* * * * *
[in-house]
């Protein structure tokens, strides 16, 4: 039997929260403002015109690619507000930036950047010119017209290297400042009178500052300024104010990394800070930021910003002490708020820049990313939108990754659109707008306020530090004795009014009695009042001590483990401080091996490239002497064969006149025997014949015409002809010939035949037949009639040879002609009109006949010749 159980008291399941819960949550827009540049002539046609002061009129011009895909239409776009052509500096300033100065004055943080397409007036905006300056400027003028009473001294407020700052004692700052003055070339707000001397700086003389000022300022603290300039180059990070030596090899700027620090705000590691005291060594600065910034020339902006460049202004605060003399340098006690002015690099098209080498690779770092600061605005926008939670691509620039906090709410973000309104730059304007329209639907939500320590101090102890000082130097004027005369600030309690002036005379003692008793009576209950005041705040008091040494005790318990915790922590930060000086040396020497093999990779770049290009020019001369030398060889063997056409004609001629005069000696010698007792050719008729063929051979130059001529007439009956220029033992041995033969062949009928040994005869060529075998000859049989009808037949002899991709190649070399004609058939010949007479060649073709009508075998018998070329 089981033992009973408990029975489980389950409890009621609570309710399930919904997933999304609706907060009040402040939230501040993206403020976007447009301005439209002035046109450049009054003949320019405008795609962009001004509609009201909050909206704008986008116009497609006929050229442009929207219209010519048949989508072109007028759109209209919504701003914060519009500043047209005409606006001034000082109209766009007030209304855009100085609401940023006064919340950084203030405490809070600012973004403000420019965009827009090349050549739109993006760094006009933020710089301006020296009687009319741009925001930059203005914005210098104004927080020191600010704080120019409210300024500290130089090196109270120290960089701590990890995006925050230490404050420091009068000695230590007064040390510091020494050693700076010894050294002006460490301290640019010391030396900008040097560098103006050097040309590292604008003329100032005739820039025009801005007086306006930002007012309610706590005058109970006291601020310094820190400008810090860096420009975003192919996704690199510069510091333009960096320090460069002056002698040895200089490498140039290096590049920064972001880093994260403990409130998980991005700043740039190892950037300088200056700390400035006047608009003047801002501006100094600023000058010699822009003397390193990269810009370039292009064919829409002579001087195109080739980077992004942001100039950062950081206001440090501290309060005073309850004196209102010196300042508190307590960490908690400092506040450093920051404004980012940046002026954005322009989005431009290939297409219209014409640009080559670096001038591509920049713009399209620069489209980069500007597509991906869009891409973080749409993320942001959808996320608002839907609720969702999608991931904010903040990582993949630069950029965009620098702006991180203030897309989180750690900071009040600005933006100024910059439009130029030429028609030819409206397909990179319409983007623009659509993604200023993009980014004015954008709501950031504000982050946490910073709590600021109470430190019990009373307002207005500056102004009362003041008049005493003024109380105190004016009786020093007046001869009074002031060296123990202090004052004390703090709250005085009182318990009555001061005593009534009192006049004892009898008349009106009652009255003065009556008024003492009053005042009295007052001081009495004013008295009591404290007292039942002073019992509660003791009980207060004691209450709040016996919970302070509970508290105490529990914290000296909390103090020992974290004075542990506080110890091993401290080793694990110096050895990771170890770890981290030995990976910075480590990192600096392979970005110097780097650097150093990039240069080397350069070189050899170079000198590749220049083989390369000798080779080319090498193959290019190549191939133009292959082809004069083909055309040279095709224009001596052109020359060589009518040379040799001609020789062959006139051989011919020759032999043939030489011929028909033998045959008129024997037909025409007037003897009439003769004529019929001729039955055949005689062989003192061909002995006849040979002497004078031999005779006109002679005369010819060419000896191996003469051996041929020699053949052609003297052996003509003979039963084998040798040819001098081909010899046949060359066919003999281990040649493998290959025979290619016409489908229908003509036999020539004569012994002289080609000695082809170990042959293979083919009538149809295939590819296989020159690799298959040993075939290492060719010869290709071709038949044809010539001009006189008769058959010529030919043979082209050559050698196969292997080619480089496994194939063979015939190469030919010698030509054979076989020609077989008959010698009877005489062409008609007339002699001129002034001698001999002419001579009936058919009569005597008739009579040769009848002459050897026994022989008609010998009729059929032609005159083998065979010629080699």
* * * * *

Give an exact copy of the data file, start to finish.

[in-house]
């Protein structure tokens, strides 16, 4: 039997929260403002015109690619507000930036950047010119017209290297400042009178500052300024104010990394800070930021910003002490708020820049990313939108990754659109707008306020530090004795009014009695009042001590483990401080091996490239002497064969006149025997014949015409002809010939035949037949009639040879002609009109006949010749 159980008291399941819960949550827009540049002539046609002061009129011009895909239409776009052509500096300033100065004055943080397409007036905006300056400027003028009473001294407020700052004692700052003055070339707000001397700086003389000022300022603290300039180059990070030596090899700027620090705000590691005291060594600065910034020339902006460049202004605060003399340098006690002015690099098209080498690779770092600061605005926008939670691509620039906090709410973000309104730059304007329209639907939500320590101090102890000082130097004027005369600030309690002036005379003692008793009576209950005041705040008091040494005790318990915790922590930060000086040396020497093999990779770049290009020019001369030398060889063997056409004609001629005069000696010698007792050719008729063929051979130059001529007439009956220029033992041995033969062949009928040994005869060529075998000859049989009808037949002899991709190649070399004609058939010949007479060649073709009508075998018998070329 089981033992009973408990029975489980389950409890009621609570309710399930919904997933999304609706907060009040402040939230501040993206403020976007447009301005439209002035046109450049009054003949320019405008795609962009001004509609009201909050909206704008986008116009497609006929050229442009929207219209010519048949989508072109007028759109209209919504701003914060519009500043047209005409606006001034000082109209766009007030209304855009100085609401940023006064919340950084203030405490809070600012973004403000420019965009827009090349050549739109993006760094006009933020710089301006020296009687009319741009925001930059203005914005210098104004927080020191600010704080120019409210300024500290130089090196109270120290960089701590990890995006925050230490404050420091009068000695230590007064040390510091020494050693700076010894050294002006460490301290640019010391030396900008040097560098103006050097040309590292604008003329100032005739820039025009801005007086306006930002007012309610706590005058109970006291601020310094820190400008810090860096420009975003192919996704690199510069510091333009960096320090460069002056002698040895200089490498140039290096590049920064972001880093994260403990409130998980991005700043740039190892950037300088200056700390400035006047608009003047801002501006100094600023000058010699822009003397390193990269810009370039292009064919829409002579001087195109080739980077992004942001100039950062950081206001440090501290309060005073309850004196209102010196300042508190307590960490908690400092506040450093920051404004980012940046002026954005322009989005431009290939297409219209014409640009080559670096001038591509920049713009399209620069489209980069500007597509991906869009891409973080749409993320942001959808996320608002839907609720969702999608991931904010903040990582993949630069950029965009620098702006991180203030897309989180750690900071009040600005933006100024910059439009130029030429028609030819409206397909990179319409983007623009659509993604200023993009980014004015954008709501950031504000982050946490910073709590600021109470430190019990009373307002207005500056102004009362003041008049005493003024109380105190004016009786020093007046001869009074002031060296123990202090004052004390703090709250005085009182318990009555001061005593009534009192006049004892009898008349009106009652009255003065009556008024003492009053005042009295007052001081009495004013008295009591404290007292039942002073019992509660003791009980207060004691209450709040016996919970302070509970508290105490529990914290000296909390103090020992974290004075542990506080110890091993401290080793694990110096050895990771170890770890981290030995990976910075480590990192600096392979970005110097780097650097150093990039240069080397350069070189050899170079000198590749220049083989390369000798080779080319090498193959290019190549191939133009292959082809004069083909055309040279095709224009001596052109020359060589009518040379040799001609020789062959006139051989011919020759032999043939030489011929028909033998045959008129024997037909025409007037003897009439003769004529019929001729039955055949005689062989003192061909002995006849040979002497004078031999005779006109002679005369010819060419000896191996003469051996041929020699053949052609003297052996003509003979039963084998040798040819001098081909010899046949060359066919003999281990040649493998290959025979290619016409489908229908003509036999020539004569012994002289080609000695082809170990042959293979083919009538149809295939590819296989020159690799298959040993075939290492060719010869290709071709038949044809010539001009006189008769058959010529030919043979082209050559050698196969292997080619480089496994194939063979015939190469030919010698030509054979076989020609077989008959010698009877005489062409008609007339002699001129002034001698001999002419001579009936058919009569005597008739009579040769009848002459050897026994022989008609010998009729059929032609005159083998065979010629080699």